My Played-out SF Fads, Let Me Show You Them...Posted by A. at 2:13 PM
But it's always zany to see other folks reaching similar conclusions themselves... (From A.R.Yngve's "Notes Toward Becoming A Better Writer")
All science-fiction fads, when you look back at them, seem naive. They are invariably rooted in the wishful thinking and cultural anxieties of their time and audience. But they were popular because they offered a phony wish-fulfillment "solution" to real problems, or articulated an irrational anxiety.
Real problem: The reader, though intelligent and educated, is physically puny and gets sand kicked in his face by stronger, dumber guys.
SF "Solution": Psi powers ("I may look weak on the outside, but I have hidden mental powers!").
Real anxiety: Where are the aliens?
SF "Solution": There is intelligent life on Mars (despite zero evidence to prove it).
Real problem: Space is enormously huge. Traveling to other stars would take hundreds or thousands of years.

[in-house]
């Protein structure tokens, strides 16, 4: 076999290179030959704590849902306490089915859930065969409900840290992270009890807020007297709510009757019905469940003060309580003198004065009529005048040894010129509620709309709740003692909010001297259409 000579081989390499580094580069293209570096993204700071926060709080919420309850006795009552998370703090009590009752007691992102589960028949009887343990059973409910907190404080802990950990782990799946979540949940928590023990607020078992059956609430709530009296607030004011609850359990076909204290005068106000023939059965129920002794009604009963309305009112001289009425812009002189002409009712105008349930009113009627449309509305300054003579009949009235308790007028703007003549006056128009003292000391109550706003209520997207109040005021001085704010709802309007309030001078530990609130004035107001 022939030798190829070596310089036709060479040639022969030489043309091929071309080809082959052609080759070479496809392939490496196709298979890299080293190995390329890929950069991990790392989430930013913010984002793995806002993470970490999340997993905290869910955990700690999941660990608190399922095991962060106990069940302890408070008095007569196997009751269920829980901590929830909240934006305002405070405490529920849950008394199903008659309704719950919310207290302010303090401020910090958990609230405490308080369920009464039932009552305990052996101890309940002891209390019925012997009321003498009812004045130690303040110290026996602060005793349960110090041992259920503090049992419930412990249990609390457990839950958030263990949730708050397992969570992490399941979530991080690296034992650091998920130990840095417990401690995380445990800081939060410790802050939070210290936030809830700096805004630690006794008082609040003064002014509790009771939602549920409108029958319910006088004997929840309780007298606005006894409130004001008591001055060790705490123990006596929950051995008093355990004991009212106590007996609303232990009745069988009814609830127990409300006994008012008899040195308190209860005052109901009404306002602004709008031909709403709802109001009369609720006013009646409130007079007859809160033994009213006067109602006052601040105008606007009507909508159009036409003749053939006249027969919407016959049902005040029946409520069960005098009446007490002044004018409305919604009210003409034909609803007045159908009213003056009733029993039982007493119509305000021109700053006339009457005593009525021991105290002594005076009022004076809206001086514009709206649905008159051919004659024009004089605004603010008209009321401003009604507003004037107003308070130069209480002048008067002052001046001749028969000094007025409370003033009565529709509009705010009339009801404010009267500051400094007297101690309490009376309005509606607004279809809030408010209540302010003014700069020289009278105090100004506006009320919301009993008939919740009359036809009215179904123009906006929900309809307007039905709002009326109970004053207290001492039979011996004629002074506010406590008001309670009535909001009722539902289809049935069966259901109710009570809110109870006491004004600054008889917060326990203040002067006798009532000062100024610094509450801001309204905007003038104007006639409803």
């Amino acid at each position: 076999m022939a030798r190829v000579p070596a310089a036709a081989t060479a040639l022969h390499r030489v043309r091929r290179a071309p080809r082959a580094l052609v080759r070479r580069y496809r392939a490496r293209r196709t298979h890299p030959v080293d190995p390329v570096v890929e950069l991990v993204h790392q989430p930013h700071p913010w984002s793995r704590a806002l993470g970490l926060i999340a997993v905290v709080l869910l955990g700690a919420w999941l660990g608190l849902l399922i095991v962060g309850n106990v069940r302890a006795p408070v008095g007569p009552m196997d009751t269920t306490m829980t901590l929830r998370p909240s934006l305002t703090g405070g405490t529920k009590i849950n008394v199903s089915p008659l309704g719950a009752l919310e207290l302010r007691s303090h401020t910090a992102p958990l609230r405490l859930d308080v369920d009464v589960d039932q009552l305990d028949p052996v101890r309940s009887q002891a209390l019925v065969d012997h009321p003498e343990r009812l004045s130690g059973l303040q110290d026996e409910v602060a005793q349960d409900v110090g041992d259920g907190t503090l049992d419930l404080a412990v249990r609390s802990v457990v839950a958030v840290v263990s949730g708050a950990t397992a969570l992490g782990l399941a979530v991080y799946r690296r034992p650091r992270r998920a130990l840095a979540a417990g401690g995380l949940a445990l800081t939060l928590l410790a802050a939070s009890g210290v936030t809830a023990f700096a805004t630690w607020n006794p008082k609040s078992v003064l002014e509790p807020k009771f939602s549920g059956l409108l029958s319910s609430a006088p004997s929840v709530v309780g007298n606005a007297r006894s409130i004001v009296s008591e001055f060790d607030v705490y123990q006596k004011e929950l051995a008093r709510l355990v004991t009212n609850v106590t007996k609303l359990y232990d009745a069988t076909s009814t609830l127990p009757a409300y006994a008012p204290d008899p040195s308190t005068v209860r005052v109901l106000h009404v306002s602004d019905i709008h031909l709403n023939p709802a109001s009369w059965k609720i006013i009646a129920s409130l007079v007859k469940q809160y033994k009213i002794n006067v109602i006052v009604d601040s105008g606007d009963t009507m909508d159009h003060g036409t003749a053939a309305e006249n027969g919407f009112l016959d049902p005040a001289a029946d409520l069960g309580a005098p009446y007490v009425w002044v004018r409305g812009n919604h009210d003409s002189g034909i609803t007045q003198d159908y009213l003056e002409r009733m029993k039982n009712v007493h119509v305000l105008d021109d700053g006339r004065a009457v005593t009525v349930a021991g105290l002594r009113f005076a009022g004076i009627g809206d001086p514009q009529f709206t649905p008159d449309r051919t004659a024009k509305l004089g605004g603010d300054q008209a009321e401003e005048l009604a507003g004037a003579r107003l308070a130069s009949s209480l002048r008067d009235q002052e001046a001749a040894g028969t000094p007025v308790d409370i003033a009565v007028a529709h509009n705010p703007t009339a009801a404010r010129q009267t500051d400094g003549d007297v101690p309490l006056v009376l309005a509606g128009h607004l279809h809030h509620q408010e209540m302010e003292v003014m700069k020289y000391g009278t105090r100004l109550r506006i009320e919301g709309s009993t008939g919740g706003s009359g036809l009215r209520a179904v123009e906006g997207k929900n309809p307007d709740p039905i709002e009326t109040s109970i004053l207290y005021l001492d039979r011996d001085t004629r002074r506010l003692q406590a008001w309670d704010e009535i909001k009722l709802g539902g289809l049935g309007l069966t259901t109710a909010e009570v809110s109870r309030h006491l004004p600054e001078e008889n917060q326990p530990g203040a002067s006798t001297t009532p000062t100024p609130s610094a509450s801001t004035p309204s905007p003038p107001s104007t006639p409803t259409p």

SF "Solution": Faster-Than-Light space travel (Ask Star Trek fans how the warp drive works. Yes, really. Ask them.).
Real anxiety: People who don't understand computers are scared of them, and fear losing their jobs to automation.
SF articulation of anxiety: Evil intelligent computers take over the world (despite zero evidence of this actually happening).
Real anxiety: You're going to die.
SF "Solution": When the Singularity comes, we'll all be uploaded into a giant computer network and live forever as digitized souls.
It's not that I dislike using one's imagination -- far from it. But when SF readers and writers confuse "If Only" with "For Sure," you get embarrassments like "psi powers" and "the Singularity Movement"... or the "Super Adventure Fun Club" (created by a science-fiction writer). People start mistaking obvious fictions for future reality. Intellectual speculation becomes Manifest Destiny.
Continue reading here.
(compliments of sf signal)